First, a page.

Ideally, motion-to-photon latency is exactly what it says. It measures time from when the user physically makes a motion (say, begins to turn their head) to when the photons physically coming out of the display change to reflect that motion.
With a bit of apparatus, this can be measured directly—for instance by using a high-speed camera aimed at the headset. You give the headset a light bump with your finger (or use some automated device to bump it), and you can see in the high-speed video when the motion occurred and when the image visible on the screen updated to reflect the motion.
The complication leading to different definitions occurs because many VR headsets have rolling displays, where the physical pixels on the display light up progressively, one row at a time, as the image is scanned out from the host PC. So, when you define motion-to-photon latency, you have to say which photons you're talking about. The very first ones to scan out? The very last ones? Somewhere in the middle?
You can pretty much make whichever definition you want here about what point in the scanout process to use as your reference. There may be an argument for one definition or another based on psychovisual effects (i.e. how much of your visual field must be updated in order for your brain to perceive motion?) but this is beyond my knowledge.
On the other hand, if a headset has a global display instead of a rolling one, then the pixels are kept dark while being updated and then the whole display is flashed on and off at the end of scanout. In this case it's clear that the appropriate reference point to measure is the beginning of the flash, since all the photons come out at the same time.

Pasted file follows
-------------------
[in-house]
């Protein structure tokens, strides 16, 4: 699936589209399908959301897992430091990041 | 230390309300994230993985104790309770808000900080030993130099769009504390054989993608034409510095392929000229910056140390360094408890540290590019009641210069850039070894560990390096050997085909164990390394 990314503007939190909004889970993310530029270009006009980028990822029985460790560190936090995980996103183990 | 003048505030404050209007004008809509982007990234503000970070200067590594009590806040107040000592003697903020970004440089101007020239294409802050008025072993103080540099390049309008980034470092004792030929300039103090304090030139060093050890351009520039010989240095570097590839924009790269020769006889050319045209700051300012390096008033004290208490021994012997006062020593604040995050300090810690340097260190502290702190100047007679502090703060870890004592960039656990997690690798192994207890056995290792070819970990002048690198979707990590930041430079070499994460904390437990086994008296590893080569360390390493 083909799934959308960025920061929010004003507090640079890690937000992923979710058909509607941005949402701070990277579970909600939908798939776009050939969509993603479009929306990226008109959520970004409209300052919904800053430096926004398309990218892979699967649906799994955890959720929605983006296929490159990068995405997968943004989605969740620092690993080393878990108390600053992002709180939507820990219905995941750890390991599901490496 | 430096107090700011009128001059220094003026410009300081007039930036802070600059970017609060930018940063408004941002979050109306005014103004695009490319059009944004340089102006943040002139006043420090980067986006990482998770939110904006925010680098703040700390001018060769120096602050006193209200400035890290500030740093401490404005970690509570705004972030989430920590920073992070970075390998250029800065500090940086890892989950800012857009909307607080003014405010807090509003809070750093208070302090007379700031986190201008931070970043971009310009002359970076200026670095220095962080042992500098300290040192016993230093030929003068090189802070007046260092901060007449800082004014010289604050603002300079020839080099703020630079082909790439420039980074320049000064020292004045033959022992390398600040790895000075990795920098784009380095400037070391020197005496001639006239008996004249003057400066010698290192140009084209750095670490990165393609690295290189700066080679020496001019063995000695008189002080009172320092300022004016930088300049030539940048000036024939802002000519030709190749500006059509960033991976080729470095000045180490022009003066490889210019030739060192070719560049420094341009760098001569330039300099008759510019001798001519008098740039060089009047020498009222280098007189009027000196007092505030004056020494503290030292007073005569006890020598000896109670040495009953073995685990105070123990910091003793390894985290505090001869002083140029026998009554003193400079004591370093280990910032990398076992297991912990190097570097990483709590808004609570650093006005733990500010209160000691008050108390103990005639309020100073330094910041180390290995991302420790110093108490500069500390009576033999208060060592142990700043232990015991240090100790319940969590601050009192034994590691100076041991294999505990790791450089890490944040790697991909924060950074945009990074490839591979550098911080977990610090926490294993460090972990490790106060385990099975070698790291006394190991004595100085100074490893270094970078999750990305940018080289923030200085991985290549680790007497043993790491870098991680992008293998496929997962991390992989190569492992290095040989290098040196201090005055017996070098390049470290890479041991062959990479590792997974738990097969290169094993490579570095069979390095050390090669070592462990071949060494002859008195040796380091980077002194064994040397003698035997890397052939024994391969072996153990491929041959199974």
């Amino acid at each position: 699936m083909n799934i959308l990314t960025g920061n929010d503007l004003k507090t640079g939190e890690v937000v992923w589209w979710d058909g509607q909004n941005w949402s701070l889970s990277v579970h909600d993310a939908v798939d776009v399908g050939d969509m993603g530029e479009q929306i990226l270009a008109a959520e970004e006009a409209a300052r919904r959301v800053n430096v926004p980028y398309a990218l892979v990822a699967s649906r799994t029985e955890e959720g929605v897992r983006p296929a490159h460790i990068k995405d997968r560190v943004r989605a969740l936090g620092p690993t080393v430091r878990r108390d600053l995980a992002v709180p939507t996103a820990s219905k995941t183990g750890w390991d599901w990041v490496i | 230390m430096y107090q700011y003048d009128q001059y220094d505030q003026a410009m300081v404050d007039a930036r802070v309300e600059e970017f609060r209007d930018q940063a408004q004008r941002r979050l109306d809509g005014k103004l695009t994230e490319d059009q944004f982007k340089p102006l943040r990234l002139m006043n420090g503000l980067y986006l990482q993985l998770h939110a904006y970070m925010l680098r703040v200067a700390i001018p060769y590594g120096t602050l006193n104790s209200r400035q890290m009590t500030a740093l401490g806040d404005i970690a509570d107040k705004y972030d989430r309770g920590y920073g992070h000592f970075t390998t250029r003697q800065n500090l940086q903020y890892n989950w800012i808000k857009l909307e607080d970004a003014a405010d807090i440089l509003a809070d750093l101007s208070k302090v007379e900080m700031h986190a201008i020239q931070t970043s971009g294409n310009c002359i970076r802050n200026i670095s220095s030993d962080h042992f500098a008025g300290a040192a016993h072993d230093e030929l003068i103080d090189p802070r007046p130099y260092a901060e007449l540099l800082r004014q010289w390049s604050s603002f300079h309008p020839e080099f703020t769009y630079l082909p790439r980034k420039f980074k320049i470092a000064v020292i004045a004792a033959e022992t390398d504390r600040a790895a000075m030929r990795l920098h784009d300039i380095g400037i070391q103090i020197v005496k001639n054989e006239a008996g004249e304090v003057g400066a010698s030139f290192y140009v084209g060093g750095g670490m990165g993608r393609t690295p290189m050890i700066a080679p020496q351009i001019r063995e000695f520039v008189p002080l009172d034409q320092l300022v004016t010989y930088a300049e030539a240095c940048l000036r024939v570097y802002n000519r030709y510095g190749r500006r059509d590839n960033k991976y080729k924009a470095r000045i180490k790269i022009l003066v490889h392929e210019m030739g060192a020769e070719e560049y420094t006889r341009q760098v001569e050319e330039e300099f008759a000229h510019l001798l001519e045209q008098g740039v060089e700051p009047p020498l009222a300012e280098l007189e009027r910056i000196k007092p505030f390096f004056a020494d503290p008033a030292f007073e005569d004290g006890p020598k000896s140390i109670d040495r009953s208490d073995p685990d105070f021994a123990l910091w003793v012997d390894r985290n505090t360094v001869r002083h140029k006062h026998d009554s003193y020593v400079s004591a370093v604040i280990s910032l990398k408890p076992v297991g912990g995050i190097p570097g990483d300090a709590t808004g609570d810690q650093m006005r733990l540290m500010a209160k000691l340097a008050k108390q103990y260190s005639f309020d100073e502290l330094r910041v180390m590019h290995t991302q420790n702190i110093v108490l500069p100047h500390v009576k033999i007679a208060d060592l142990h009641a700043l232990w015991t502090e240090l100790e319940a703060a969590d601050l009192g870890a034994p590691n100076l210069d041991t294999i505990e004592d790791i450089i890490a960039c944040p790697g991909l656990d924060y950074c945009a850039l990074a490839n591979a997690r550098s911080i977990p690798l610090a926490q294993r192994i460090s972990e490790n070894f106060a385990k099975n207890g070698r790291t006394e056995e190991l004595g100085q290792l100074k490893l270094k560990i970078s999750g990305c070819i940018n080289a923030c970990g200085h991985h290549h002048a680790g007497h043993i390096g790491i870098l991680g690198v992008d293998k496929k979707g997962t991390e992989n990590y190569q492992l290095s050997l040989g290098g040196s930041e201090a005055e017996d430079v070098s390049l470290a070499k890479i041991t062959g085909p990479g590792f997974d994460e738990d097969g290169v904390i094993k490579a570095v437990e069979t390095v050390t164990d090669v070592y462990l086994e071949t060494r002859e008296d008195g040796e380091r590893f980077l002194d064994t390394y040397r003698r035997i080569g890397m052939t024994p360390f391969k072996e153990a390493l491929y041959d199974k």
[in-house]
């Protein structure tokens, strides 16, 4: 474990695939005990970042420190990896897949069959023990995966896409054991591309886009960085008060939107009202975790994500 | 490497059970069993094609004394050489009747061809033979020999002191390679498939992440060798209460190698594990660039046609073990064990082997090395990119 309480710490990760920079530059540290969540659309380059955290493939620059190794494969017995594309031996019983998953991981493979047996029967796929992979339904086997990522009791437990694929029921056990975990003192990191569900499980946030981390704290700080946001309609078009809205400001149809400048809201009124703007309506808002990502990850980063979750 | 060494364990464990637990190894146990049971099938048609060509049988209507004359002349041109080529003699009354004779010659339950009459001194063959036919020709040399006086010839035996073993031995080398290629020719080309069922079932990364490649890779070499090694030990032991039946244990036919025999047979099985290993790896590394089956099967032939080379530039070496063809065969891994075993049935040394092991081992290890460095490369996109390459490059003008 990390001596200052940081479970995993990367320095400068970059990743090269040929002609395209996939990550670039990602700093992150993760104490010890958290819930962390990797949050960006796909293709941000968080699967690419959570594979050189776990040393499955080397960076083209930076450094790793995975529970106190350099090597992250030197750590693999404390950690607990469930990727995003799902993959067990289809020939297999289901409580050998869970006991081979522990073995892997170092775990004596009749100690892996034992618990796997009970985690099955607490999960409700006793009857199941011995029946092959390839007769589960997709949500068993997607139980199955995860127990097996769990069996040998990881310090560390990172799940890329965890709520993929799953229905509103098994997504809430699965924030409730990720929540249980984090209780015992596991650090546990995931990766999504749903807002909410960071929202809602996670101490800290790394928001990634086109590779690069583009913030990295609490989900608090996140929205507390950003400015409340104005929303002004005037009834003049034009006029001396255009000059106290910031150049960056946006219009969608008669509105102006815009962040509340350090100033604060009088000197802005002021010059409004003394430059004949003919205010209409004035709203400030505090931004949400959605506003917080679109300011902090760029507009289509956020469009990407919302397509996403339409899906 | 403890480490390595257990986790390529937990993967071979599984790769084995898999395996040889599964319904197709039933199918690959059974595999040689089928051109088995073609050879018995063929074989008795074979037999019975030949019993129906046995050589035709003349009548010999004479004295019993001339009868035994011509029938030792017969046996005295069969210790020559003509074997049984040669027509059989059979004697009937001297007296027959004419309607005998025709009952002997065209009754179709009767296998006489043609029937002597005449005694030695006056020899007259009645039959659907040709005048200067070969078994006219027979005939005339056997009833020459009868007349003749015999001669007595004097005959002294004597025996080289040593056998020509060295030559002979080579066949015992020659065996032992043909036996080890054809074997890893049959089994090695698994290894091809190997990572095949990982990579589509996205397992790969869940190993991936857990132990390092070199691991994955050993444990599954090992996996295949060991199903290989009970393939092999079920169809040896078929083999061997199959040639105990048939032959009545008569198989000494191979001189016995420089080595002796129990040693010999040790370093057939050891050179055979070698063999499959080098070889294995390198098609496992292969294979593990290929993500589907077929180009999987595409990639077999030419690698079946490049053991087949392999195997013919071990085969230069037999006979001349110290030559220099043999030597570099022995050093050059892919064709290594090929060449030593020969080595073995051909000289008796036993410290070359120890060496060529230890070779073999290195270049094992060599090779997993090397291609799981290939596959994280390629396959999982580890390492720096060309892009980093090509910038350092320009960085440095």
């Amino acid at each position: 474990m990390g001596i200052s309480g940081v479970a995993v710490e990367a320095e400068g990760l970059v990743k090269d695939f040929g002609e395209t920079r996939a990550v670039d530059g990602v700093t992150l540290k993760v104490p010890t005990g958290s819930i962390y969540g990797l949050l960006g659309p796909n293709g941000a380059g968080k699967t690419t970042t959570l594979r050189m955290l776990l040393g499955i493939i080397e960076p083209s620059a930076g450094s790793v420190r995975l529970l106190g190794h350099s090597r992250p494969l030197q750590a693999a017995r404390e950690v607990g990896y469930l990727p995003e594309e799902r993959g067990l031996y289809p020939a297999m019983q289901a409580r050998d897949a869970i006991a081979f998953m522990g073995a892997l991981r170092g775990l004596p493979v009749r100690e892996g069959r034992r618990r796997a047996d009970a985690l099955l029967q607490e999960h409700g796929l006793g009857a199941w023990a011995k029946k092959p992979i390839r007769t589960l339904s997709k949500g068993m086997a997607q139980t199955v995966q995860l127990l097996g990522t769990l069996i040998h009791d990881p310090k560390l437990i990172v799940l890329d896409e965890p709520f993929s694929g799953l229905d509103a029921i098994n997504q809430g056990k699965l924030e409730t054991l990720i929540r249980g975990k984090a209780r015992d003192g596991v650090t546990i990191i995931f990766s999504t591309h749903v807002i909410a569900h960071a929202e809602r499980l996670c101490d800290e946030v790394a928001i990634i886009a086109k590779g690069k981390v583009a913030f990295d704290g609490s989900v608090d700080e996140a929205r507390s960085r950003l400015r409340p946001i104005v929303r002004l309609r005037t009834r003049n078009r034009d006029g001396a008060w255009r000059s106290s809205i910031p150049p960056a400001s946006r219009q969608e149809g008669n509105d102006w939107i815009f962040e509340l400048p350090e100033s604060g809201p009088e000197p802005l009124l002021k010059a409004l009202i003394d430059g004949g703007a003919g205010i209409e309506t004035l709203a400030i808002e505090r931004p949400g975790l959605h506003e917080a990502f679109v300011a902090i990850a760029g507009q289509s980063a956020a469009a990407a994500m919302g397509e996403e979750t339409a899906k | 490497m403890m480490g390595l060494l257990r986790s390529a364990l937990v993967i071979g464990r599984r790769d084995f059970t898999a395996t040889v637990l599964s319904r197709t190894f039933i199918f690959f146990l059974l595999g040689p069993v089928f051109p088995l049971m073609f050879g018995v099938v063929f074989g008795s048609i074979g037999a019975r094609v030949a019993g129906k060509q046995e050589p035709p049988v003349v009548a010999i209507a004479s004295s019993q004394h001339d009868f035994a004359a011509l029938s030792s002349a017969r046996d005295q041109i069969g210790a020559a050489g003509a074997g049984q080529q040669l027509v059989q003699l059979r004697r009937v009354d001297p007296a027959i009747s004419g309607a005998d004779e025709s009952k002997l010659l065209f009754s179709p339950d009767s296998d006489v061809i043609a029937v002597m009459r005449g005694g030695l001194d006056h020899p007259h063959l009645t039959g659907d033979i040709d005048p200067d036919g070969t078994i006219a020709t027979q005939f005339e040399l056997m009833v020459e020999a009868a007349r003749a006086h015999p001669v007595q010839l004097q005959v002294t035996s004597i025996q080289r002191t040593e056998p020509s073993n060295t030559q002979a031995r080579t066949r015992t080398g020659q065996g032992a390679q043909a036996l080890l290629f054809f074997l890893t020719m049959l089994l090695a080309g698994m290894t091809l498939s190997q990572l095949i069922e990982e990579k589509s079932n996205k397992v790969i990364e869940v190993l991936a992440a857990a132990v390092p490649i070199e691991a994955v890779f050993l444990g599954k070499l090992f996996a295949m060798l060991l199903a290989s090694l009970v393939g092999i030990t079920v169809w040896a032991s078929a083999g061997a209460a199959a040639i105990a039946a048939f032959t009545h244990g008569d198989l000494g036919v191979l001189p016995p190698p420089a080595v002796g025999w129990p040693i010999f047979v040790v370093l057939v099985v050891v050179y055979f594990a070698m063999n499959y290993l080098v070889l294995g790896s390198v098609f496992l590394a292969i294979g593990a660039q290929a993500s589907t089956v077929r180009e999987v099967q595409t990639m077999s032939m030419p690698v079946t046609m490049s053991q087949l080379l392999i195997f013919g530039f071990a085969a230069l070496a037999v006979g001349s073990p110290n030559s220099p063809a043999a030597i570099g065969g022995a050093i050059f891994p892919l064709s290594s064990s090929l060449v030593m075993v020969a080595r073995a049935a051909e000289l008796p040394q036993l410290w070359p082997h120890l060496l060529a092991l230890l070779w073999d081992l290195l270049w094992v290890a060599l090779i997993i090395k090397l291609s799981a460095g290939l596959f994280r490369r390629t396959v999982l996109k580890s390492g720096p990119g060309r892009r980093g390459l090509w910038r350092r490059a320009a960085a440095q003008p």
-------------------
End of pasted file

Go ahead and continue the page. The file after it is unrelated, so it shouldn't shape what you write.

Finally, it's worth noting that latency measurements incorporated into an app or API are approximations. The software can't observe the motion nor the photons directly, so instead we must use software-visible proxy events.
- The app querying for the latest head pose is a proxy for user motion, but note that this discards any latency in the sensors, USB driver, sensor fusion processing, and time the data spent sitting around in a buffer waiting for the app to query it.
- The GPU flipping its display buffers is a proxy for photons beginning to come out, but this discards any latency added in the scanout and display process.
So, ideally an app-measured latency figure should include some corrections to at least estimate the above factors. Or accept that you're not really measuring the full motion-to-photon latency, but just the app-query-to-flip latency or some such.